Contributors: Lisa Milella, Alex Smithson
Species: Feline | Classification: Miscellaneous
- The bulk of the tooth (roots and most of the periodontium) can only be visualized by means of intra-oral radiographs.
- Around 70% of cats over 3 years have some form of dental disease and as much as 70% of the pathology in the mouth may go undetected without dental radiography.
- Fine detail screens are required.
- Non-screen film (eg dental film, size 2) or a small flexible cassette and screen is ideal for nasal chambers.
- To accurately assess each tooth in a cats mouth 10 films should be taken :
- Upper incisors, upper left canine (anterior-posterior oblique and lateral), upper right canine (anterior-posterior oblique and lateral), upper left maxillary premolars and molar, upper right premolars and molar, lower canines and incisors, lower right mandibular teeth, lower left mandibular premolars and molar.
- Full mouth radiographs are more likely to be of benefit in older cats.
- Dental film sizes 0/1 and 2 are ideal.
- A useful screen for FORLS (feline odontoclastic resorptive lesions Odontoclastic tooth resorption (resorptive lesions) ) in cats over 3 years old which do not show lesions clinically consists of 2 films: right mandibular premolars and molar, left mandibular premolars and molar. This makes use of the fact that the most frequently first affected teeth are 307 and 407 (left and right 3rd mandibular premolars - though 1st visible - respectively). Lesions present on the roots can thus tbe detected and x-ray survey expanded where necessary.
- As technology advances many dentists and veterinary dentists have started using digital x-ray systems for intra-oral radiographs . A sensor is placed in the patient's mouth instead of an x-ray film and exposed . Both direct and indirect systems are available.
- Direct digital: the image is transferred directly via the sensor to a computer. The advantages of using direct digital systems are that a much lower exposure is required and the time saved during procedures. The software package allows one to view and enhance images and provides images in more detail. Currently there are 3 systems available - Kodak, Eva and Schick. Disdvantages are cost and size of sensor (only size 2 is available as yet). Despite this, the direct system offers the greatest benefit over traditional dental film and processing.
- Indirect digital: the image is transferred via a digital accessing system from the sensor to a computer. The advantages of using indirect digital systems are that a much lower exposure is required and both film sizes 2 and 4 are available. The software package allows one to view and enhance images and provides images in more detail. Disadvantages are the cost of sensor renewal (its potential for scratches/damage), sensor size limitation and slower image production compared to direct digital.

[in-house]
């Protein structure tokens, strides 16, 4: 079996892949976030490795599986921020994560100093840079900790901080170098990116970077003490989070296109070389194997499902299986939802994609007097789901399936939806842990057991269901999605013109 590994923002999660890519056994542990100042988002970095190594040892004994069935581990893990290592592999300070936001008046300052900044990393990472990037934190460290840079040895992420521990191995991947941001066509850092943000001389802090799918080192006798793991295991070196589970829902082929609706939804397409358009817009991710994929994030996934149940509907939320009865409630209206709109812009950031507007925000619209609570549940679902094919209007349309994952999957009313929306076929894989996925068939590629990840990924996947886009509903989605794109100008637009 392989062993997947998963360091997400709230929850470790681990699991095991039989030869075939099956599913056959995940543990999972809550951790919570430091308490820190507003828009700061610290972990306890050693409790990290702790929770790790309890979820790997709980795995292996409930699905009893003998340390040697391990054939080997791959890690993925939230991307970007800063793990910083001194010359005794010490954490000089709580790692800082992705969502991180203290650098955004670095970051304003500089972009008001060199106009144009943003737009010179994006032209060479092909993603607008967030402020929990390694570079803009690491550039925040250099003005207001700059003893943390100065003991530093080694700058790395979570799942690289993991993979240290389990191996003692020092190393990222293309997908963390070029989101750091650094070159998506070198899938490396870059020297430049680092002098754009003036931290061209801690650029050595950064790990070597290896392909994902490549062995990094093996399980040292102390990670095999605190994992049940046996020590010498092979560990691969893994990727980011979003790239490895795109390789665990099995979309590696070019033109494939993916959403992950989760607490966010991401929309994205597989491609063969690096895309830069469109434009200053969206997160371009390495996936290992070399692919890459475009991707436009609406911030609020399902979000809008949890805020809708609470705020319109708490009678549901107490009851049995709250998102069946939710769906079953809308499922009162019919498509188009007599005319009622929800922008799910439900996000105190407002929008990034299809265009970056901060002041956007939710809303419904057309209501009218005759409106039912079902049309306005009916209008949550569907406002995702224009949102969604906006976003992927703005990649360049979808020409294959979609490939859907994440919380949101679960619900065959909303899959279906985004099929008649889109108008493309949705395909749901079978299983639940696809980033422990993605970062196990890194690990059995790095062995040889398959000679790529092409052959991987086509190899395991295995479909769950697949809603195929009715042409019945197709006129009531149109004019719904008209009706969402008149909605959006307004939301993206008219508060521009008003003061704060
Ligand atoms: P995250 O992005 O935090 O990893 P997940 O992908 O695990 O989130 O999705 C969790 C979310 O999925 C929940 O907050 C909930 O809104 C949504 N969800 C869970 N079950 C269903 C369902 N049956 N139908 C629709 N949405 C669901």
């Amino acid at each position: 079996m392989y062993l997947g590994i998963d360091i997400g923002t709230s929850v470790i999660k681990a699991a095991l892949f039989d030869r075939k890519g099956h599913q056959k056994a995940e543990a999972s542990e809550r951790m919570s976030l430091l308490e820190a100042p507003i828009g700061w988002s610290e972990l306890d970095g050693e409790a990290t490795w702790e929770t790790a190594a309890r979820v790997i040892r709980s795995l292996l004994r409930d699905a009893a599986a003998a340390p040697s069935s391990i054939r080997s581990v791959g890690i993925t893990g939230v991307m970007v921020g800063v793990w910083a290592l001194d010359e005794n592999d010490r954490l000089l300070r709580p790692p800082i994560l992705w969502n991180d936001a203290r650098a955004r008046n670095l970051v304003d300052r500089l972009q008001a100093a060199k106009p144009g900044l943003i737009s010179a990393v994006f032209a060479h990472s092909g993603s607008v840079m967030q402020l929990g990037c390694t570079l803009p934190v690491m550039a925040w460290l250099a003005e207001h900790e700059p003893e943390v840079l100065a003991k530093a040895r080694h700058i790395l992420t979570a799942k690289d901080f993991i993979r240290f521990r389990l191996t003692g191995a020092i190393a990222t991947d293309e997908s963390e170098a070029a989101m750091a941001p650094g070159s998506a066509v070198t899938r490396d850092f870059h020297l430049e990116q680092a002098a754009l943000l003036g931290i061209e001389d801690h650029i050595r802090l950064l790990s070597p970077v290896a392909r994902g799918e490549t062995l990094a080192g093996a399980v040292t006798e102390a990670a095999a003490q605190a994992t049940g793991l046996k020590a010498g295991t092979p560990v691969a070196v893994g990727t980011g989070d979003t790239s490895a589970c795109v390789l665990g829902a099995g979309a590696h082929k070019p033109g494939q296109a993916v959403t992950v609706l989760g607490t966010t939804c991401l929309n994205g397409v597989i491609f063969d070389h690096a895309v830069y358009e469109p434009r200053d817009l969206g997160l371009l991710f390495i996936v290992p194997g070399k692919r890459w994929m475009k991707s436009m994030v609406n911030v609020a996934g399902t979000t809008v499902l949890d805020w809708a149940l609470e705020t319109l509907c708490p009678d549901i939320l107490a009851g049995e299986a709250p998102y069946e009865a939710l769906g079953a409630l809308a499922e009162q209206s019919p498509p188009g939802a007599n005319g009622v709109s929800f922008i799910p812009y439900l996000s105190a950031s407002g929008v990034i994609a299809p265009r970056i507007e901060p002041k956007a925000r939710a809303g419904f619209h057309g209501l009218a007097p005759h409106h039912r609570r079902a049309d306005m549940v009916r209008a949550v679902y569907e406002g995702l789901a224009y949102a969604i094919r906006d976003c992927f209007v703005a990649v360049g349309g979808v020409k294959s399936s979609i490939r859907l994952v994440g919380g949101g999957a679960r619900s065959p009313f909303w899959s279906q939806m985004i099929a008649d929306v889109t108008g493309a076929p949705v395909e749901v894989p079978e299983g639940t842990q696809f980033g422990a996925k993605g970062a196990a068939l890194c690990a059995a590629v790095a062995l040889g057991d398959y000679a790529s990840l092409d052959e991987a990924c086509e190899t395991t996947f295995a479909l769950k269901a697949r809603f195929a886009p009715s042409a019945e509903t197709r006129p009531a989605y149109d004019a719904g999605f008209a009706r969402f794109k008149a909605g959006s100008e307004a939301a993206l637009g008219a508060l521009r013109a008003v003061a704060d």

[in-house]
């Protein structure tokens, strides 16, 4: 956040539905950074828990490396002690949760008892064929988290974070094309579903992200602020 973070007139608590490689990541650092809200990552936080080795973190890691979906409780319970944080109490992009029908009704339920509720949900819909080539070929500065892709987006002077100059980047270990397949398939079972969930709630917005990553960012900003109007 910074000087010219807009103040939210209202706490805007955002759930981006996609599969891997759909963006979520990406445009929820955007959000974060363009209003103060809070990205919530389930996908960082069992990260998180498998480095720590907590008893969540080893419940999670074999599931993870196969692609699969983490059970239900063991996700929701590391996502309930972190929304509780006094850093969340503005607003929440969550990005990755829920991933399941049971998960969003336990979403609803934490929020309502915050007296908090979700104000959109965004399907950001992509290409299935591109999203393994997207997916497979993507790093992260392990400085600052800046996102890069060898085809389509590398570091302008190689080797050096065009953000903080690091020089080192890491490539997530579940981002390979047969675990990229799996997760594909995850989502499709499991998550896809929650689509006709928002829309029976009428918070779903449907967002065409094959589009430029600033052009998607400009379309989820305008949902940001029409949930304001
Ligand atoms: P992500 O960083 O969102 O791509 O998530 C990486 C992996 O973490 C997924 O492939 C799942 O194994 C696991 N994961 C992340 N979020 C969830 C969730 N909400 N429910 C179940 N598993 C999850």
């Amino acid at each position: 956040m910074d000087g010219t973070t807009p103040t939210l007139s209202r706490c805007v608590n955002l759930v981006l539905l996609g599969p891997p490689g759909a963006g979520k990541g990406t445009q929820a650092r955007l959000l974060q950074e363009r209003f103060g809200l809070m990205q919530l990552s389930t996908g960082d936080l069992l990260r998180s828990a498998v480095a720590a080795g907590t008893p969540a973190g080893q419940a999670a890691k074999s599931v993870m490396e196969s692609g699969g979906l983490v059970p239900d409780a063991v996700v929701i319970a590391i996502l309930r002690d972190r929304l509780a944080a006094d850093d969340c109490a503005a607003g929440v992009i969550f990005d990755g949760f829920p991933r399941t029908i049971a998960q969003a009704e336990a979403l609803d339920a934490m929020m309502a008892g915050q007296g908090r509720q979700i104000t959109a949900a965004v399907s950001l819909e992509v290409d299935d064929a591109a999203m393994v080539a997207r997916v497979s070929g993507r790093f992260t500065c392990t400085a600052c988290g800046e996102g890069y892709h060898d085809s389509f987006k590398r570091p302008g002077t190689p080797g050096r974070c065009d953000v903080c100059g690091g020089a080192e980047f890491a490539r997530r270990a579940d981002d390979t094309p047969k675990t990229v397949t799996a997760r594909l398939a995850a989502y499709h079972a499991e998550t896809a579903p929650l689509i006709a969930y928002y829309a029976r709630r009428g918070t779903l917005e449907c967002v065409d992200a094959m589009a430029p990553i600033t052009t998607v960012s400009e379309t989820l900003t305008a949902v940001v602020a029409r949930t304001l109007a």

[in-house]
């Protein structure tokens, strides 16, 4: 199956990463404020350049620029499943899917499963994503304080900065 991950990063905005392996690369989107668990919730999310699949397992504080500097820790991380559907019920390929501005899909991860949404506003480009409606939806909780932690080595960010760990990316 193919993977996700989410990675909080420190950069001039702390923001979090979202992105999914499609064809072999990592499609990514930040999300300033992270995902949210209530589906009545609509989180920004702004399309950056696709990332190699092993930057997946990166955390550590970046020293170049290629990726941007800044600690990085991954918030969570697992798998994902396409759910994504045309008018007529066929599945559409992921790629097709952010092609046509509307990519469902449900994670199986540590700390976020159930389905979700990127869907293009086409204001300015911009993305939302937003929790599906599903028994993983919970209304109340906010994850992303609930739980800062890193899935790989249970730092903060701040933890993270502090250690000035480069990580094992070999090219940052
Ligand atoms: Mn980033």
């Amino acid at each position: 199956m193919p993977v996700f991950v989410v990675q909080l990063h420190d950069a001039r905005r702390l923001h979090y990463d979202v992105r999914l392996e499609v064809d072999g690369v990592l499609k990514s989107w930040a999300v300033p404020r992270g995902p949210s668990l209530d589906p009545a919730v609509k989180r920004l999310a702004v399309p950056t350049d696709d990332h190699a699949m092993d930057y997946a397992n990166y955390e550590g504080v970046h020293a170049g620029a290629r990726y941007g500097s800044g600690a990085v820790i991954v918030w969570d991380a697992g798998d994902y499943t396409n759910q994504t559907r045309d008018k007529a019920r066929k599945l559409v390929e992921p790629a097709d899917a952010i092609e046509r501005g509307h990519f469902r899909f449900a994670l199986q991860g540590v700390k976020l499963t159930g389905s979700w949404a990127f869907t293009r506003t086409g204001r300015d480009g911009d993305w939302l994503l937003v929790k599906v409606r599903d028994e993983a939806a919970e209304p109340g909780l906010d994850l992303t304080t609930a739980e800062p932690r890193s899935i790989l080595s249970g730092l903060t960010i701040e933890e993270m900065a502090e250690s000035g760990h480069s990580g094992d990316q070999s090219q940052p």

- Dental radiography requires general anesthesia General anesthesia: overview . This is the only way to obtain accurate projections and avoid trauma to film, sensor or operator!
- Some lesions may be detected clinically but the full extent of the lesion or disease can only be accurately assessed with radiographs.
- Much pathology will be detectable only with radiography.
- With the high incidence of feline odontoclastic resorptive lesions, feline dentistry should not be performed without the use of radiography.
- See radiograph showing normal anatomy of the mandible :
- Mandibular canal (red).
- Lamina dura and periodontal ligament space (yellow).
- Dentine (more dentine is deposited with age) (blue).
- Pulp chamber and root canal (narrows with age) (green).
- Alveolar bone.
- Mandibula:catI1I2I3C P3P4M .
- Carnassial teeth: P4and M1(Red: single rooted; green: double rooted; blue: triple rooted).
- Adontia (congenital absence of teeth) and oligodontia (only few teeth present) are rare but it is more common for cats to show hypodontia (one or more missing teeth).
- Supernumerary incisors and premolars are common and cause problems with eruption and deviation of permanent teeth.
- Impacted and unerupted teeth should be differentiated from missing teeth by intra-oral radiography Radiography: intra-oral parallel and bisecting angle .
- Pre-extraction radiographs are useful and help detect anatomical variations.
Variation in size
- Microdontia (very small teeth) and macrodontia (abnormally large teeth) have been reported.
Variation in shape
Developmental/ structural defects
- Images show a developmental abnormality there is gemination (partial splitting/twinning) of the crown.
- Fusion may also occur where two teeth fuse to form one large, abnormal tooth.
- External root resorption and bone loss may occur as a result of periodontal disease Periodontal disease .
- See (horizontal bone loss evident over mandibular molar).
- Inflammation of gingiva plus mucosa Gingivitis and stomatitis .
- Full mouth series radiographs essential.
- Perfect extractions required - presence of disease teeth, root remnants and atomized material will prevent cure!
- With age, the root canal space becomes narrower as more dentine is deposited. If the pulp becomes inflamed and necrotic, this process will stop.
- See which shows a relatively wide pulp chamber for a 10 yr old cat.
- With time the necrotic pulp will cause inflammation and destruction at the root apex. Image shows loss of the periodontal ligament space and large periapical radiolucency.